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Poetry, Memembering, “The Blob” & the Uni-Verse’s Baby Pictures

April 27, 2009

090422-space-blob-01

Friday August 25, 2007
3:15am Ventura CA

Memembering

Memember he says
I memember it
Did you memember?
That’s a lot to memember!

I never correct him.
I hope no one tells

him he’s wrong

memember is a much
better word

than remember

Poem from the 3:15 Experiment. For more poetry, ride the train.

“Giant Mystery Blob Discovered Near Dawn of Time,” screams the yahoo headline, reminding me of the movie The Blob which I watched too much of when I was 5.

I memember that blob all too well; I was sure I too would be consumed. Just revisiting the trailer makes my heart pound:

This blob consumes my imagination. For me, the idea that this light traveled for 12.9 billion years and thus allows us to look back that far in time excites me–like looking at baby pictures of the universe. The picture shown even looks like an ultrasound. Baby Himiko. One day I’ll write a poem about you.

According to a recent article by Jeremy Hsu Staff Writer for SPACE.com :

A newly found primordial blob may represent the most massive object ever discovered in the early universe, researchers announced today.

The gas cloud, spotted from 12.9 billion light-years away, could signal the earliest stages of galaxy formation back when the universe was just 800 million years old.

“I have never heard about any [similar] objects that could be resolved at this distance,” said Masami Ouchi, a researcher at the Carnegie Institution in Pasadena, Calif. “It’s kind of record-breaking.”

A light-year is the distance light travels in a year, about 6 trillion miles (10 trillion kilometers). An object 12.9 billion light-years away is seen as it existed 12.9 billion years ago, and the light is just now arriving.

The cloud predates similar blobs, known as Lyman-Alpha blobs, which existed when the universe was 2 billion to 3 billion years old. Researchers named their new find Himiko, after an ancient Japanese queen with an equally murky past.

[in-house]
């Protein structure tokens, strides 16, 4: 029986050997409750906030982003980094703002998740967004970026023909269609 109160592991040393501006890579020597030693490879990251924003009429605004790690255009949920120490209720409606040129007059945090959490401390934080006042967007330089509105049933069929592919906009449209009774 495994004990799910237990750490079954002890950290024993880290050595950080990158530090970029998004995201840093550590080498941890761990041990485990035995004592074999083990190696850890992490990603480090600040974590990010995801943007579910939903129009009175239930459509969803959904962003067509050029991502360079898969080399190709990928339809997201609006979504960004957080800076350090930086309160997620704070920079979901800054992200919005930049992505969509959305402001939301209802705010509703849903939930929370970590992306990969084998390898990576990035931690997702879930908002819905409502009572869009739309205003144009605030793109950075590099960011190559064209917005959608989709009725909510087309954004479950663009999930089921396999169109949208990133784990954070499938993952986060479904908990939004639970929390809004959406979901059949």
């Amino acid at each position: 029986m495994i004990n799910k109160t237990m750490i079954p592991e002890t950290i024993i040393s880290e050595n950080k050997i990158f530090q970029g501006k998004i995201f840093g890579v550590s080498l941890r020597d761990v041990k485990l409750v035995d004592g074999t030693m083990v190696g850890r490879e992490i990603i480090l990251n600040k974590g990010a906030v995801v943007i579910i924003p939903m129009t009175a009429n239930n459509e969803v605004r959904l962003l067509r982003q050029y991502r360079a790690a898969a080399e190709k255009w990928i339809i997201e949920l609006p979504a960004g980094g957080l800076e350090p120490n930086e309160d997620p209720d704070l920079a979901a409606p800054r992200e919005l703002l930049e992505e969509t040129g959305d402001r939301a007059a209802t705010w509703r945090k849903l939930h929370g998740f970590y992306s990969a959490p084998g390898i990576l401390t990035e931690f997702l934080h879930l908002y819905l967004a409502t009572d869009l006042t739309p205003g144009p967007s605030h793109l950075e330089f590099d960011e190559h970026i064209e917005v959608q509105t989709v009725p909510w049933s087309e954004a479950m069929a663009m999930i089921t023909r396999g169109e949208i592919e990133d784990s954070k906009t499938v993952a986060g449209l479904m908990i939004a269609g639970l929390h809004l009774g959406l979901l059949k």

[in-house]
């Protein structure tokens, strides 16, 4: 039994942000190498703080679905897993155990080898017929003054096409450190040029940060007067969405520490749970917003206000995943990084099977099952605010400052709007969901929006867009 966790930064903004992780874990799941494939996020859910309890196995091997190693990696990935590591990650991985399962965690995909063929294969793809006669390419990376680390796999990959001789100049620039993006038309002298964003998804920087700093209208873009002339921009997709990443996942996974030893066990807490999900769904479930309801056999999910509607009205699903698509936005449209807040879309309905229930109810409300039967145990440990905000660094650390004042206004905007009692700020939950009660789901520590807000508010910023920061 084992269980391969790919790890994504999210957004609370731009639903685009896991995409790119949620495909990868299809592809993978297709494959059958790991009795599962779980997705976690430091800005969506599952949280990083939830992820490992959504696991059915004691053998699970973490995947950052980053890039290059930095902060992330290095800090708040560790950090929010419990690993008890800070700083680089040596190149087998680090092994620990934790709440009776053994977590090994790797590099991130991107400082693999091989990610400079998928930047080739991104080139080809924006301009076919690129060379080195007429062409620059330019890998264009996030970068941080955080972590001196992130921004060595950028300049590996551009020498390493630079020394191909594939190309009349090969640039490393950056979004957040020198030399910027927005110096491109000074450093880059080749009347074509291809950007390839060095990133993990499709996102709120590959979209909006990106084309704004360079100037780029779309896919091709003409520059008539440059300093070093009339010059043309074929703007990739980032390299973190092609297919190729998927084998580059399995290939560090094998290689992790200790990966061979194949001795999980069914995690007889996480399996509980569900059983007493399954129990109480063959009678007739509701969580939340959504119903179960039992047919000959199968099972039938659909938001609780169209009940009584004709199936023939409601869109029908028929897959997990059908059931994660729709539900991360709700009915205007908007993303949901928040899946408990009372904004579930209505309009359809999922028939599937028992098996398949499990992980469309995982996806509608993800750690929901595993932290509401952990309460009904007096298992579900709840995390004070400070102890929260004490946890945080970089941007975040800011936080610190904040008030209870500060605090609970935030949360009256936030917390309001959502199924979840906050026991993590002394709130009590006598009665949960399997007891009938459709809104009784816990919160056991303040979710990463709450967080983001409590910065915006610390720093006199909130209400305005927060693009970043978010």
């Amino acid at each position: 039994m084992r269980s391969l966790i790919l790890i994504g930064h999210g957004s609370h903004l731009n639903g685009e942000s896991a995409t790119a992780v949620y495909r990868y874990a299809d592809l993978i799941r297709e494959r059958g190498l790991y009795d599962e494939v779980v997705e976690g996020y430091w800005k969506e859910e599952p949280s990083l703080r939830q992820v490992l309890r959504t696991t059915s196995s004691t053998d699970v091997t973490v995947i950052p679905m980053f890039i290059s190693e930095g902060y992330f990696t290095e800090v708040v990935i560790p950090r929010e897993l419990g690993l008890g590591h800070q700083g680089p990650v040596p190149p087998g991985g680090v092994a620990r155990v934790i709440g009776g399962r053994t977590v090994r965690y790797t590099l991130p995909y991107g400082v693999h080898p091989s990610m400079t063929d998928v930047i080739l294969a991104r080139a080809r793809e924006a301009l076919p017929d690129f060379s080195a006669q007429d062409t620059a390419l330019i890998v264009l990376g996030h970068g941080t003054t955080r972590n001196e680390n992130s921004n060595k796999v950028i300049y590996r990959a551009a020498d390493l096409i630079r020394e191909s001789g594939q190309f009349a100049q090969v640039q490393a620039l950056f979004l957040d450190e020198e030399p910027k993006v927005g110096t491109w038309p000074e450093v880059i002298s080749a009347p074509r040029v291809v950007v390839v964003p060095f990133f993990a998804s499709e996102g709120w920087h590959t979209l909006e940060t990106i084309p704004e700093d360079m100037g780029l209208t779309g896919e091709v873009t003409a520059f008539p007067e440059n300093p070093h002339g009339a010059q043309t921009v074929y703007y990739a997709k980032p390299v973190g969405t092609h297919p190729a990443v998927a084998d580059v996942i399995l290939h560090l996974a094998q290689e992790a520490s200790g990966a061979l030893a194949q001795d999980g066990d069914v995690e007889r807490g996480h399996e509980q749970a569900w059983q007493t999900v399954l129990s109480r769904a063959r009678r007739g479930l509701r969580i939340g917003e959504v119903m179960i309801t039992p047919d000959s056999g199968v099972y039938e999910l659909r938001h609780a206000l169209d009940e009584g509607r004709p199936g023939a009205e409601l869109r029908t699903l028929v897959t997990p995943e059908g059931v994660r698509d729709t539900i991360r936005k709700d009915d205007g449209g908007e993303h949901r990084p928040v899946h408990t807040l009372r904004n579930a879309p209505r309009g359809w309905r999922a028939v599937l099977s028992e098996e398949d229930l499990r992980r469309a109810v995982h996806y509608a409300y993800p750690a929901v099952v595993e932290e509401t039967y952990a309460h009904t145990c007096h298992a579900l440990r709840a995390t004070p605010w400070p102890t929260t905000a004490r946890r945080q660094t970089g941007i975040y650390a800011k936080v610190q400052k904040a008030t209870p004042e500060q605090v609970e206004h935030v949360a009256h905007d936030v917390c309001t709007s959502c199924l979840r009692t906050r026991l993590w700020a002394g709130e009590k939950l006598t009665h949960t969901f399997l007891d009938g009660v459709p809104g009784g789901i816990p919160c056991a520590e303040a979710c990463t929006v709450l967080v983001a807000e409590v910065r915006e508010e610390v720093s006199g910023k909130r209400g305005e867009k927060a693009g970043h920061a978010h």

Himiko holds more than 10 times as much mass as the next largest object found in the early universe, or roughly the equivalent mass of 40 billion suns. At 55,000 light years across, it spans about half the diameter of our Milky Way Galaxy.

Lyman-Alpha blobs remain a mystery because existing telescopes have a hard time peering so far back to nearly the dawn of the universe.

Himiko sits right on the doorstep of an era called the reionization epoch, which lasted between 200 million and 1 billion years after the Big Bang. That’s when the universe had just emerged from its cosmic dark ages and had begun brightening through the formation of stars and galaxies. Hot, energized hydrogen gas from that time period has allowed astronomers to begin seeing some objects — as much good as it does to squint at such fuzzy blobs.

“Even for astronomers, we don’t understand,” Ouchi told SPACE.com. “We are keen to try to understand what those systems are in the reionization epoch.”

Himiko may represent an ionized gas halo surrounding a super-massive black hole, or a cooling gas cloud that indicates a primordial galaxy, Ouchi noted. But it might also be the result of a collision between two young galaxies, or the outgoing wind of a highly active star nursery, or a single giant galaxy.

Pinning down this riddle will require further telescope time.

Read more/Original Story: Giant Mystery Blob Discovered Near Dawn of Time

3 Comments leave one →
  1. April 27, 2009 9:18 pm

    Reminds me of the Restaurant at the End of the Universe

  2. April 28, 2009 8:10 am

    I agree with you, memember is really cool!

    Love the bit about The Blob! and the Steve McQueen trailer.

    Spooky, ‘cos August 25th is my birthday.
    -Andy

  3. April 28, 2009 8:13 am

    I like that word. It reminds me to remember to do the memes and prompts :-)

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